Thanks to information gleaned by the Every Mother Initiative, a clearer picture of pregnancy-related deaths is emerging. The CDC Foundation’s Review to Action — another relatively new effort funded by Merck for Mothers — now helps states share data on maternal deaths, identify common trends, and learn from one another.
Here are some of the findings from the state-based review committees:
Hemorrhage and various forms of heart disease account for the majority of maternal deaths. Yet there’s a complex mix of medical and social reasons behind these deaths that provides essential information for addressing the problem more effectively. For example, untreated mental health conditions are an emerging driver of maternal mortality, particularly related to deaths from suicide and drug overdose.
Obesity is another underlying cause that surfaced from the states’ data. Obesity increases the risk of developing pulmonary embolism — a potentially deadly blood clot in the lungs — and cardiovascular disease. Research shows that obesity and untreated illness are often influenced by socioeconomic factors like poverty, inadequate health insurance and health care, and lack of access to nutrient-rich food. As the CDC says, “conditions in the places where people live, learn, work, and play affect a wide range of health risks and outcomes.”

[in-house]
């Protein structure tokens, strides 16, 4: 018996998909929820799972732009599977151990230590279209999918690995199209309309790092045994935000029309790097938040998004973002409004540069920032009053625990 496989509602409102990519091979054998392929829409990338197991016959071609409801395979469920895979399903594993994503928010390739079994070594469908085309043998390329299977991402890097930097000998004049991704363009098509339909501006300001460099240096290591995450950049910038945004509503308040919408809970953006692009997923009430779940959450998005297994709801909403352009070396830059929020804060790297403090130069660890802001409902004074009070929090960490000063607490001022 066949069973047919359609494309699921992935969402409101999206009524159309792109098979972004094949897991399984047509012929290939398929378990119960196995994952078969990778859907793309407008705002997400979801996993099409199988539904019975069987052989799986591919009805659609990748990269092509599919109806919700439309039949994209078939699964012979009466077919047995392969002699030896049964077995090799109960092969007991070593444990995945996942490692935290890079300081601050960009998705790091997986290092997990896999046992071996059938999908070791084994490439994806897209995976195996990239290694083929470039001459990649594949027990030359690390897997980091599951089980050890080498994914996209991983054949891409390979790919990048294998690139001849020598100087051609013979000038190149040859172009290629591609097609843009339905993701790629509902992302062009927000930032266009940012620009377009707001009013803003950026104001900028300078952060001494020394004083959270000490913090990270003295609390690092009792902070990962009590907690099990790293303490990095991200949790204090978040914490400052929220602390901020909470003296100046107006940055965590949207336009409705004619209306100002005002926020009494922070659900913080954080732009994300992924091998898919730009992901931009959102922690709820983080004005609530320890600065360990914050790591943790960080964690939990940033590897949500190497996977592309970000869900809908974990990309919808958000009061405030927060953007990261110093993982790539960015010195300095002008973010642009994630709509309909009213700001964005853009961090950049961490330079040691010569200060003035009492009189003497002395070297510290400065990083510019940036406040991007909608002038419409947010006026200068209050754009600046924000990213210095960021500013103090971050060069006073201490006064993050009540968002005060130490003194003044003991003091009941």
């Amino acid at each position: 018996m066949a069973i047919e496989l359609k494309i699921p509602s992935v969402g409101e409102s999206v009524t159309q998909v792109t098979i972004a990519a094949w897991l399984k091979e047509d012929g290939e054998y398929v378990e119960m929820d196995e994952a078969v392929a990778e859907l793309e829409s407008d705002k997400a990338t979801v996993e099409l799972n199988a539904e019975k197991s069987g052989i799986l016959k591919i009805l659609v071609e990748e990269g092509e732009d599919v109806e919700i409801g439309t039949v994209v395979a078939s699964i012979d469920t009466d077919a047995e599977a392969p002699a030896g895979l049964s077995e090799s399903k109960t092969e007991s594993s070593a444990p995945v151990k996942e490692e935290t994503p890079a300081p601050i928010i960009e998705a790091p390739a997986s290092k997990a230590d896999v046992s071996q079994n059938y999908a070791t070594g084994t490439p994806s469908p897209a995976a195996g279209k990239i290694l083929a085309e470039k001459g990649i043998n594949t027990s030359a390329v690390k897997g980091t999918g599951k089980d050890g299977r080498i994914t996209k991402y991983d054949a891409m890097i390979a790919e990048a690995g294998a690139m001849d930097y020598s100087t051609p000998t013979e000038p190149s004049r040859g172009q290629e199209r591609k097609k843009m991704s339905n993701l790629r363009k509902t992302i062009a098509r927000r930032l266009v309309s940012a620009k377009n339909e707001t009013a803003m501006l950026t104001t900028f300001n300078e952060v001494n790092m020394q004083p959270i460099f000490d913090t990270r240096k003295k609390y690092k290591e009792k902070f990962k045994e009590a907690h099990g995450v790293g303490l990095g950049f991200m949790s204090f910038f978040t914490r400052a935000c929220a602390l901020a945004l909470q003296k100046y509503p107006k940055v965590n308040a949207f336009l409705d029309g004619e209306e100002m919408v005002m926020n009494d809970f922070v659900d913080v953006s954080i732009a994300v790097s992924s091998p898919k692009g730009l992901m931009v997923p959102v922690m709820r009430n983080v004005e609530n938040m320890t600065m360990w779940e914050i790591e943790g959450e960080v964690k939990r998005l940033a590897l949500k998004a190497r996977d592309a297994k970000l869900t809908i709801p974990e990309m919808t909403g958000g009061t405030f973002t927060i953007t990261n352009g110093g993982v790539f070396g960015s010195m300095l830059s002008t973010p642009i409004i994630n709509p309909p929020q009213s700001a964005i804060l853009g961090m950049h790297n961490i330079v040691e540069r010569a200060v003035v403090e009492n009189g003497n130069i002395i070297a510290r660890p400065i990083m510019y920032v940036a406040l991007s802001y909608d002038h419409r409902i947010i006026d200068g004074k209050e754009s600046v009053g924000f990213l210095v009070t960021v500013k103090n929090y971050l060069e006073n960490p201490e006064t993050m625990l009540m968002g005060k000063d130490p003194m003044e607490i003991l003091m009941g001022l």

Translating findings into action
With their findings in hand, the 12 states forged ahead with a range of innovative programs to save lives.
Colorado, Delaware, and Louisiana zeroed in on issues related to mental health. Colorado created resources to help providers identify pregnant women suffering from depression or at risk of domestic violence. Louisiana ran an English/Spanish awareness campaign on domestic violence that included tiny “shoe cards” — vital information and emergency numbers that could be hidden from a perpetrator in a shoe. Delaware introduced the nation’s first course for nurses to safely transport pregnant women by ambulance.